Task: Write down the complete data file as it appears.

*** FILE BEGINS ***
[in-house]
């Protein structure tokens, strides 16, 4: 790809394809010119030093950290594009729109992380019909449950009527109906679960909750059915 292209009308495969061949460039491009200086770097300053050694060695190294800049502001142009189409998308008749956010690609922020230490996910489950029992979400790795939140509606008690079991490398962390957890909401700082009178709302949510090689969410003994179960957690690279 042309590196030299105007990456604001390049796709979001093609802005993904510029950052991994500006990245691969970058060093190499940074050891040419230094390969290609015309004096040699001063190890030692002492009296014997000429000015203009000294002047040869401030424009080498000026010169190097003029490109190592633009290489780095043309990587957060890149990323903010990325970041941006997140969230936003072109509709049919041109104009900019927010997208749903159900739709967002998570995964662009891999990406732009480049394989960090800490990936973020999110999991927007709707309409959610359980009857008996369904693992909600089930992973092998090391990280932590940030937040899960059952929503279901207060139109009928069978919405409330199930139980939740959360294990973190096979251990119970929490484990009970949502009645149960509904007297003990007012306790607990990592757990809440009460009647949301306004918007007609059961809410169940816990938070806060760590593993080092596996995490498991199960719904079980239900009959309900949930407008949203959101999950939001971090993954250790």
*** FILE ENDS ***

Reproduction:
[in-house]
């Protein structure tokens, strides 16, 4: 790809394809010119030093950290594009729109992380019909449950009527109906679960909750059915 292209009308495969061949460039491009200086770097300053050694060695190294800049502001142009189409998308008749956010690609922020230490996910489950029992979400790795939140509606008690079991490398962390957890909401700082009178709302949510090689969410003994179960957690690279 042309590196030299105007990456604001390049796709979001093609802005993904510029950052991994500006990245691969970058060093190499940074050891040419230094390969290609015309004096040699001063190890030692002492009296014997000429000015203009000294002047040869401030424009080498000026010169190097003029490109190592633009290489780095043309990587957060890149990323903010990325970041941006997140969230936003072109509709049919041109104009900019927010997208749903159900739709967002998570995964662009891999990406732009480049394989960090800490990936973020999110999991927007709707309409959610359980009857008996369904693992909600089930992973092998090391990280932590940030937040899960059952929503279901207060139109009928069978919405409330199930139980939740959360294990973190096979251990119970929490484990009970949502009645149960509904007297003990007012306790607990990592757990809440009460009647949301306004918007007609059961809410169940816990938070806060760590593993080092596996995490498991199960719904079980239900009959309900949930407008949203959101999950939001971090993954250790």